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Your Tuesday Briefing - The New York Times


Mr. Suga, the longtime chief cabinet secretary to Prime Minister Shinzo Abe, swept an election for the leadership of the conservative Liberal Democratic Party — all but assuring that he will become prime minister after a vote in Parliament in the coming days.

Mr. Suga, 71, should have little trouble sliding into the job, our correspondents write. He has vowed to pick up where Mr. Abe left off.

A bland politician?: While most leading Japanese lawmakers come from elite political families, Mr. Suga is the son of a strawberry farmer and a schoolteacher from the rural north. But in many ways, he seems like yet another in a long line of dour Japanese politicians. The most exciting recent revelation about Mr. Suga, a teetotaler with a sweet tooth, was that he starts and ends each day with 100 situps.

Challenges ahead: One major question is just how long he will last. Though he is seen as a safe pair of hands to grapple with the country’s economic and strategic challenges, Mr. Suga’s longevity may be determined by his handling of the coronavirus pandemic, the postponed Tokyo Olympics and the country’s increasing tensions with China.

ByteDance, the Chinese owner of TikTok, has chosen Oracle to be the app’s partner for its U.S. operations and has rejected an acquisition offer from Microsoft.

A U.S. committee will review the proposal for the potential tie-up and make a recommendation about it to President Trump this week, Treasury Secretary Steven Mnuchin said on Monday. The companies have until Sept. 20 to reach an agreement that satisfies the Trump administration’s concerns that TikTok poses a national security threat. The arrangement would most likely give Oracle oversight over data on American users.

What’s at stake: For ByteDance’s founder, Zhang Yiming, the deal could determine whether his eight-year-old company becomes a global digital colossus or is reduced to a mere power player in China, where the internet market is maturing and competition is becoming more intense. Any resulting deal could still be a geopolitical piñata between the U.S. and China. You can read more about TikTok in our DealBook newsletter.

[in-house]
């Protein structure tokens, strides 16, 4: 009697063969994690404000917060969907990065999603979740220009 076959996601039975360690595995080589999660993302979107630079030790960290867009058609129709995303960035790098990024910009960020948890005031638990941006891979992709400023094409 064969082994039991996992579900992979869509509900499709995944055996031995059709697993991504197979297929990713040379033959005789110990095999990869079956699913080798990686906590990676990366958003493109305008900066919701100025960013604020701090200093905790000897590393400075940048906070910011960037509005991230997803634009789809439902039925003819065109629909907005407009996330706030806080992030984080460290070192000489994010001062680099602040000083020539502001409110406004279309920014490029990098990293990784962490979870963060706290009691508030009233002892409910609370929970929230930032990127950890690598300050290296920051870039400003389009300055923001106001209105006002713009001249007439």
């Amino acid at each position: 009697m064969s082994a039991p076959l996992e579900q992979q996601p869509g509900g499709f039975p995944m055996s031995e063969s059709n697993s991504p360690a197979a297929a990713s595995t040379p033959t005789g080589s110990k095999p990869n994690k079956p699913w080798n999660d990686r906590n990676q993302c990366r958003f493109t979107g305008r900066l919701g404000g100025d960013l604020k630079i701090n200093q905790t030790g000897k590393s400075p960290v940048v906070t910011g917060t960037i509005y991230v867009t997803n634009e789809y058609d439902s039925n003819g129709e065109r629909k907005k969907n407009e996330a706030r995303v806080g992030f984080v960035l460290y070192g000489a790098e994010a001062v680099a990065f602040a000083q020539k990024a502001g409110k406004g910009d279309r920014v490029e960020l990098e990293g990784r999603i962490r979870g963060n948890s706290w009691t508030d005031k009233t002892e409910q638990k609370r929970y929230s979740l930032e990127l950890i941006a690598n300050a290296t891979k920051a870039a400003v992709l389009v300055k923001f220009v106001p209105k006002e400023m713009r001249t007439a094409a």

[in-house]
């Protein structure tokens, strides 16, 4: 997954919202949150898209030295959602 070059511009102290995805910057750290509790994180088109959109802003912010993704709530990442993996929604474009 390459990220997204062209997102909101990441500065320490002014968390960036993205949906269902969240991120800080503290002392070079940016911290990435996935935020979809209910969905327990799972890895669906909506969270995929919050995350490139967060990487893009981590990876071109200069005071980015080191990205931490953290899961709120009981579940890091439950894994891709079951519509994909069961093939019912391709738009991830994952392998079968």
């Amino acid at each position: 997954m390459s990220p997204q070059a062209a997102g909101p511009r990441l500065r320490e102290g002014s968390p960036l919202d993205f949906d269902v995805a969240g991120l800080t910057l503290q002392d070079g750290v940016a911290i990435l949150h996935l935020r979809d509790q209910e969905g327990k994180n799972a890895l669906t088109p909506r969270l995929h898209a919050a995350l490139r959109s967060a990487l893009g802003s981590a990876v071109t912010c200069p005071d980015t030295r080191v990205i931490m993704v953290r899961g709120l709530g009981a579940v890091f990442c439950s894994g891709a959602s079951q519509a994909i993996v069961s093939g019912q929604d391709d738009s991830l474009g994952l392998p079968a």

TikTokers have their say: In this Op-Ed video, a group of highly influential TikTokers from across the U.S., with followers in the millions, argue that you should care about what happens to the app, even if you don’t use it.


The damage to the world’s major economies from coronavirus lockdowns is more than four times more severe than that of the 2009 global financial crisis, according to the Organization for Economic Cooperation and Development.

The O.E.C.D. said the severe restrictions have resulted in an “unprecedented” blow to growth in the second quarter in almost every country except China, where the virus was first detected.

Growth in the nations that are part of the Group of 20 (representing 80 percent of the world’s economic production) fell by a record 6.9 percent from April to June compared with the previous three months. In 2009, the drop in the same period was 1.9 percent.

The O.E.C.D. warned that the global economy will fare far worse should a second wave of virus outbreaks lead governments to renew wide-scale quarantines.

Details: The biggest declines were in India (minus 25.2 percent) and Britain (minus 20.4 percent). Growth in the U.S. shrank by more than 9 percent, and in the eurozone by nearly 15 percent. China was the only economy to bounce back, expanding at a rate of 11.5 percent.

Here are our latest updates and maps of the pandemic.

In other developments:

  • India reported 92,071 new cases on Monday, the fifth consecutive day that new cases have exceeded 90,000 in the country, according to a New York Times database. India has the world’s second-highest number of cases after the U.S.

  • Ethiopia, which has some of the highest numbers of cases and deaths from the coronavirus in Africa, formed a partnership with a Chinese company to increase testing capacity.

  • In France, the cities of Marseille and Bordeaux significantly tightened restrictions on public gatherings on Monday after officials pointed to a concerning surge of new cases.

Disney had hoped to make a splash in China, the world’s second-biggest film market, with its $200 million remake of “Mulan.” But the response has been lukewarm at best.

Chinese moviegoers pointed to historical inconsistencies. Many grumbled that the “real” Mulan, who in the original poem came from China’s northern steppe, would never have lived in a tulou, the round, earthen buildings that are the traditional homes for the ethnic Hakka people in the far south. The filmmakers were trying too hard to pander to China, viewers said, and did not try hard enough to get their historical facts right.